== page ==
Complexity Science Network Science Urban Planning and Social Innovation
Core ideas that orient a significant amount of my work include the exploration of complexity science by means of various network approaches. Network dynamics are a persistent feature of our human interactions including the organizations, institutions and societies that Cardus is working to support and make sense of.
I am very interested in how organizations adapt to change (or fail to adapt) including the cities where most of the global population lives. Resilient enterprises at all scales invest energy in designing and nurturing intelligent processes that allow room for surprise, novelty and feedback signals.
One place where ideas about complexity and adaptation are gaining ground is in the growing social enterprise movement. Canada has many valuable social enterprise projects that are at various stages of maturity. These creative enterprises hold promise for improved long-term performance.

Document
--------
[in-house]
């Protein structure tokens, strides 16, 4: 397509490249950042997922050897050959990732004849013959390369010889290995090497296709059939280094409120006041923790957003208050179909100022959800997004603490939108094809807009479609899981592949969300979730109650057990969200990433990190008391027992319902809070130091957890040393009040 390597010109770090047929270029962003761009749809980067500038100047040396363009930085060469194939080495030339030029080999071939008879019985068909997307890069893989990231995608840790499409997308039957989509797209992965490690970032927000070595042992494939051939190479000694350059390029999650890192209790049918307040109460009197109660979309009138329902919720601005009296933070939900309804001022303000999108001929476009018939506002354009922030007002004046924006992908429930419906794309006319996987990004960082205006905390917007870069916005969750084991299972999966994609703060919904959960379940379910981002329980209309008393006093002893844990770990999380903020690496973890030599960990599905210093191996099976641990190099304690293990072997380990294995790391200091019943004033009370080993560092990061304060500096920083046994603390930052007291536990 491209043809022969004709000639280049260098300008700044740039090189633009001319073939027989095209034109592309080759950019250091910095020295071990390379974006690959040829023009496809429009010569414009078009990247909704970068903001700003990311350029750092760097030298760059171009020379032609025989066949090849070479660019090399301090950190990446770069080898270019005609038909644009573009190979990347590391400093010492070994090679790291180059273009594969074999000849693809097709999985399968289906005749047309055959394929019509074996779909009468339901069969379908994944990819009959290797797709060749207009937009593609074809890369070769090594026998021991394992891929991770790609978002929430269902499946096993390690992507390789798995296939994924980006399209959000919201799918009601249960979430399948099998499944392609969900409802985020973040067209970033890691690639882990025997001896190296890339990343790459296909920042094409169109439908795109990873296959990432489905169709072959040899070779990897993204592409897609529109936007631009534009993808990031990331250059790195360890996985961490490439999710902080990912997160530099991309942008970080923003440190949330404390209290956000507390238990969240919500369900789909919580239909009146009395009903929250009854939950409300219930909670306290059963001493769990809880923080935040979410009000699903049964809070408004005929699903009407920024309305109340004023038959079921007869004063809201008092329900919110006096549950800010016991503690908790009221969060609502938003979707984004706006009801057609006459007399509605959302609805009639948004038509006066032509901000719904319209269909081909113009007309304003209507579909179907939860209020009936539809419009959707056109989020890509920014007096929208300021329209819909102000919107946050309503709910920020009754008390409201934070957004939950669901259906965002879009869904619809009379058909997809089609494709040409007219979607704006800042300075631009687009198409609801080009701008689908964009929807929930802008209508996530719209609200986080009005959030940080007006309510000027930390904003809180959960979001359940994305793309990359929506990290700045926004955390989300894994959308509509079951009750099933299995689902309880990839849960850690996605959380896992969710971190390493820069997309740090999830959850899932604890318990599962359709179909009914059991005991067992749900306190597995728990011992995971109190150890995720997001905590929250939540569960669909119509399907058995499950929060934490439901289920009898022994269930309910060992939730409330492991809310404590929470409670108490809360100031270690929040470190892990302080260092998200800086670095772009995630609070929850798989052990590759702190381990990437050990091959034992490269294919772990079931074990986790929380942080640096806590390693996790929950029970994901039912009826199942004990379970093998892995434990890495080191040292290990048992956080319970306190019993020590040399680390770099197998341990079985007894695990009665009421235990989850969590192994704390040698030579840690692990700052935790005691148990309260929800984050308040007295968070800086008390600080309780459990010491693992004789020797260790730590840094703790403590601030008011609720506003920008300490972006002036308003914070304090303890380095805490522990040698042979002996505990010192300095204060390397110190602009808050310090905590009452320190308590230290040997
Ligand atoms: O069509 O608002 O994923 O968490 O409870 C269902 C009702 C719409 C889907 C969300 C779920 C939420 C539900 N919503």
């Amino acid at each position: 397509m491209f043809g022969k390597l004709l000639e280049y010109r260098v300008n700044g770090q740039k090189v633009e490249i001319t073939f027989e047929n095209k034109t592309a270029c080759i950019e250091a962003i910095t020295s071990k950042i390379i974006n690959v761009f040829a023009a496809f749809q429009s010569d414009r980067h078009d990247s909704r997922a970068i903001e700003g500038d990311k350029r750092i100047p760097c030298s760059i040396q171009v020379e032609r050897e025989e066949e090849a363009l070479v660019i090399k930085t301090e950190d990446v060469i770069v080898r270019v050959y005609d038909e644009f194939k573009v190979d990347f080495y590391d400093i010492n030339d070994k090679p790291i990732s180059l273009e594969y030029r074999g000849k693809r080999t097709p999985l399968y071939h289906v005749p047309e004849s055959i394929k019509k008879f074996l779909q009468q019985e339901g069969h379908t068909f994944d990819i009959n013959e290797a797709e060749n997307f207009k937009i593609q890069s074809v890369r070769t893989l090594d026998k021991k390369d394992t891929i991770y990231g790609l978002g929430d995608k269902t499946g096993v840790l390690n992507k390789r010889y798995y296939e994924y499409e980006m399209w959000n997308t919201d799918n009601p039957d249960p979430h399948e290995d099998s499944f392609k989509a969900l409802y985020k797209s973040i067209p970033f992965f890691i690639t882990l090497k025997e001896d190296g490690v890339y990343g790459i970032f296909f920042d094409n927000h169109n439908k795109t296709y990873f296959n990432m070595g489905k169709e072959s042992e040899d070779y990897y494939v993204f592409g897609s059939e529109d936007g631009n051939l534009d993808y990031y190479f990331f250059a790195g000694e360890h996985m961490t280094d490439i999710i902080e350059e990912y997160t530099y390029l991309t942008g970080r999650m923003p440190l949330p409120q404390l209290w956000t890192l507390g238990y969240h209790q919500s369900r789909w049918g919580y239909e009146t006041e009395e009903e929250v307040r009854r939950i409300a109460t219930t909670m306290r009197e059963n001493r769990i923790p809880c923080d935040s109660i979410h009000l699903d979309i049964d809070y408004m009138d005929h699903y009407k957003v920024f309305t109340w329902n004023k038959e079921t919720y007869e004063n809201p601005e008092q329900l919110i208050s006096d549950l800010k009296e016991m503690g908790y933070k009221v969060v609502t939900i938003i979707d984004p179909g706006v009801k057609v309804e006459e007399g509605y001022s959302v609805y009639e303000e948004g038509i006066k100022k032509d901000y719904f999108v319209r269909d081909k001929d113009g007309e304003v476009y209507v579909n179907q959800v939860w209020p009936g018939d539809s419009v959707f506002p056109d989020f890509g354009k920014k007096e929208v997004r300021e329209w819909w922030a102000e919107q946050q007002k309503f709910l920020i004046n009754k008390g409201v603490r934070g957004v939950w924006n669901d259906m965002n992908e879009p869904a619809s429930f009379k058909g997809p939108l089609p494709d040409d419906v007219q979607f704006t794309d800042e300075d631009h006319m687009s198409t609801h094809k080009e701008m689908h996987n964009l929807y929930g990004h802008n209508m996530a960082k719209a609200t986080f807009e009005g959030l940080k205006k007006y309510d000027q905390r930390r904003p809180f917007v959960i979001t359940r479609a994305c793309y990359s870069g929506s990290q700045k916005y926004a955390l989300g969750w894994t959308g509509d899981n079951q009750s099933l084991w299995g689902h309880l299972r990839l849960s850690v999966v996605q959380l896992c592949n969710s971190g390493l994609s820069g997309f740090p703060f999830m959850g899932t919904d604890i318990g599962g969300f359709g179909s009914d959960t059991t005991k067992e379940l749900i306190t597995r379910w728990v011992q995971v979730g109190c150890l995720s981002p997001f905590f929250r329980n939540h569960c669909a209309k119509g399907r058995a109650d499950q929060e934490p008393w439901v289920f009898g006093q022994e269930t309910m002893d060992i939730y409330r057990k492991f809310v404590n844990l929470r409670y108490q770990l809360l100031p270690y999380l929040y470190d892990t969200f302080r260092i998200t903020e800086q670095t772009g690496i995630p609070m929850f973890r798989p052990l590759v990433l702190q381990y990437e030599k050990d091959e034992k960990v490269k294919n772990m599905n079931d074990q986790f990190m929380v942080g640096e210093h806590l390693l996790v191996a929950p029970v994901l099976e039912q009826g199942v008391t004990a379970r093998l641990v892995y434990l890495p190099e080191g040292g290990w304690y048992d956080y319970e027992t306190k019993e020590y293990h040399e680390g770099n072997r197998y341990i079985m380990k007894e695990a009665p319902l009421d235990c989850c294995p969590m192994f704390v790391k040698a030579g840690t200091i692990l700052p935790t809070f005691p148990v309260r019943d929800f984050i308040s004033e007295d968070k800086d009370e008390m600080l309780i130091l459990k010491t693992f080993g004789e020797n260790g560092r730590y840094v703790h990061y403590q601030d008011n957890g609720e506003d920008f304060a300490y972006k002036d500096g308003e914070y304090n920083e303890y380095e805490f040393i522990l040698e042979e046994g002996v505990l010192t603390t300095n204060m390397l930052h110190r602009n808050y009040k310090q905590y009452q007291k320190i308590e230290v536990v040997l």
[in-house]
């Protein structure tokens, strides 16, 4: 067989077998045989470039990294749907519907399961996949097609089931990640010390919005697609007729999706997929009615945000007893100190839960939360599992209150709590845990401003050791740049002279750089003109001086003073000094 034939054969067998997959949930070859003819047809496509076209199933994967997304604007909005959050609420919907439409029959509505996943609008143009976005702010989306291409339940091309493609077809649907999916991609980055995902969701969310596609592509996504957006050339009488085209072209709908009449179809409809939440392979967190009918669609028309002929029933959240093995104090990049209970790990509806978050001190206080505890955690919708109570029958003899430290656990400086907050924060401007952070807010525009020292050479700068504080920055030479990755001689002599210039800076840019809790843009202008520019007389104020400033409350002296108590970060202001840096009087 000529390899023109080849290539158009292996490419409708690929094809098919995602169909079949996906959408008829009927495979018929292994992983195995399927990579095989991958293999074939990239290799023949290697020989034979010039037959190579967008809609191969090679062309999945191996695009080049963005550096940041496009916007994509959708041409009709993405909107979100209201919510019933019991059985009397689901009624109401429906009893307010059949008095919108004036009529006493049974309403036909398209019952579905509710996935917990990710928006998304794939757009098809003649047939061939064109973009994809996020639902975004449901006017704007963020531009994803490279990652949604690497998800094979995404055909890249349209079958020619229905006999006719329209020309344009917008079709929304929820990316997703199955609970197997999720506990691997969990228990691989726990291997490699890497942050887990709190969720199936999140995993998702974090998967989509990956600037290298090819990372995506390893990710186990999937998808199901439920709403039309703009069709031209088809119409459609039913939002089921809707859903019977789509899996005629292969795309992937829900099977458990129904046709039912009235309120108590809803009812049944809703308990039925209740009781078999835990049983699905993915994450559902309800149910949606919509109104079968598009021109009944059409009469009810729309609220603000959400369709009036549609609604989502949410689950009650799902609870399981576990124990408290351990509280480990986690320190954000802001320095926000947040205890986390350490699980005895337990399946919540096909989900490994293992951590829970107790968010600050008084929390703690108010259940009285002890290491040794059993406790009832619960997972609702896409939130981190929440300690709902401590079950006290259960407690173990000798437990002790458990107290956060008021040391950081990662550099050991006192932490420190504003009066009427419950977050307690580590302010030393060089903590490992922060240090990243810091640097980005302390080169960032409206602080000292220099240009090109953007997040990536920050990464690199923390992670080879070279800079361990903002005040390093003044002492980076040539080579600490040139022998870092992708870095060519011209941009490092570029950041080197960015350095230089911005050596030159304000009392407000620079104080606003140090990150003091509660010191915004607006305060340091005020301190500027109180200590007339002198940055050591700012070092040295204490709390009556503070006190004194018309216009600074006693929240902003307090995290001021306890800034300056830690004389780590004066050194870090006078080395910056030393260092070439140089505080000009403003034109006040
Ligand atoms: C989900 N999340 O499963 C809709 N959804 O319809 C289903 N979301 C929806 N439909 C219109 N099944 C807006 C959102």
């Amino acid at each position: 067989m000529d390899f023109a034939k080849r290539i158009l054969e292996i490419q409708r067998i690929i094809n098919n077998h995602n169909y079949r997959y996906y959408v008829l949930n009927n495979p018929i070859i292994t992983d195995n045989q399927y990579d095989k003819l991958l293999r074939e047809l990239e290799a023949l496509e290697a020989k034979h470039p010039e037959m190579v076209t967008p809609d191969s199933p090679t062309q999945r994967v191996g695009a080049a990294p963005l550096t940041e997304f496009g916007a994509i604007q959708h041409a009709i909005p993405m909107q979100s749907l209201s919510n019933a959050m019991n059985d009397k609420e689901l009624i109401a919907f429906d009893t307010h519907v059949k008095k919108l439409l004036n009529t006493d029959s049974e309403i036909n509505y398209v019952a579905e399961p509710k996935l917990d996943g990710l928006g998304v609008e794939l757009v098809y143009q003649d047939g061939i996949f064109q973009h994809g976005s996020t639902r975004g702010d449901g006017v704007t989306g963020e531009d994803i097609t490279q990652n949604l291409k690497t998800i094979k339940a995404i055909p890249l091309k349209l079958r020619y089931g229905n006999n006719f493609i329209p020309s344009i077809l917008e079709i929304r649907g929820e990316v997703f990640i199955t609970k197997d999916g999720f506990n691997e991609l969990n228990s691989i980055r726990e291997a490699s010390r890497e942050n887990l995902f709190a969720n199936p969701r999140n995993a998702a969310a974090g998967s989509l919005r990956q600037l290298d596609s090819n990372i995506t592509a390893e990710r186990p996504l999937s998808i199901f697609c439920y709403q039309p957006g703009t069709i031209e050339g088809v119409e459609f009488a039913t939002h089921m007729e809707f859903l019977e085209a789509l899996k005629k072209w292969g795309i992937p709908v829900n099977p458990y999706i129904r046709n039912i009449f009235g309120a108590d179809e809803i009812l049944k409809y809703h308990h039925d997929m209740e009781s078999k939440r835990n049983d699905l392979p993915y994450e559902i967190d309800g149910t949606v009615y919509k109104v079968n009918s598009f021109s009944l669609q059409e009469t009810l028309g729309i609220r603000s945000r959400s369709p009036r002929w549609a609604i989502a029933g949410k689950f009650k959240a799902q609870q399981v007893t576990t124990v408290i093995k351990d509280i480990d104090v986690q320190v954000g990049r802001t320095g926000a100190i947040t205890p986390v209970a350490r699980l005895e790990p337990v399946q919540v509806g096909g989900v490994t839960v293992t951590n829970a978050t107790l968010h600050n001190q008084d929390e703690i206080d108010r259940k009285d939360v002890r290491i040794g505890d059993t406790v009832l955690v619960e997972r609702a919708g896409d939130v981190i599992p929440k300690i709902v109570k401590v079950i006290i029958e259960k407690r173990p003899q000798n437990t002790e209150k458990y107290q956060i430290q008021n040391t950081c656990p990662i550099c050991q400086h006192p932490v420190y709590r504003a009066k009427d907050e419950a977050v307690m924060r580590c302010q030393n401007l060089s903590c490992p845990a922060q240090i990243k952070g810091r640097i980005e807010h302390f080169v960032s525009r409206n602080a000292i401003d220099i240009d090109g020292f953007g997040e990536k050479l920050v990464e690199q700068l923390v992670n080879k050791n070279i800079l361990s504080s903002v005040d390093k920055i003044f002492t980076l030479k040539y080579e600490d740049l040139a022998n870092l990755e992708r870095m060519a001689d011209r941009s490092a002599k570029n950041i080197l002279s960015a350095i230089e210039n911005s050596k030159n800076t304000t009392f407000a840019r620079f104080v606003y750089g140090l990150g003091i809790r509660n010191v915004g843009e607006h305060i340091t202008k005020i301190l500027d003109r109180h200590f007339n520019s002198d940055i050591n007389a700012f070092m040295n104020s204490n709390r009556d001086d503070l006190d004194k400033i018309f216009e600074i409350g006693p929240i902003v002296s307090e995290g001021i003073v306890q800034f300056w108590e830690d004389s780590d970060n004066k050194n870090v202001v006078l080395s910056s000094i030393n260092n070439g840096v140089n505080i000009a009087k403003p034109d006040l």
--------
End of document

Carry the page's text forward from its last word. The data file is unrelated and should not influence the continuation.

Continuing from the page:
My project work has included creative team leadership, undergraduate teaching, marketing communications, editing, writing, interviewing, political campaign development, web strategies and content development. I have served a three-year term as an elected municipal councillor and I have run in two other municipal campaigns (including a mayoral race) that did not lead to election.
Research development themes include the pursuit of a Ph.D. at the University of Waterloo School of Planning where I am researching new ways to measure the social fabric of neighbourhoods, as well as participation in the Waterloo Institute on Complexity and Innovation and the University of Waterloo Network Science reading group.
Michelle and I have four children ages 11, 14, 16 and 18. We live in a three-story brick house in East Hamilton.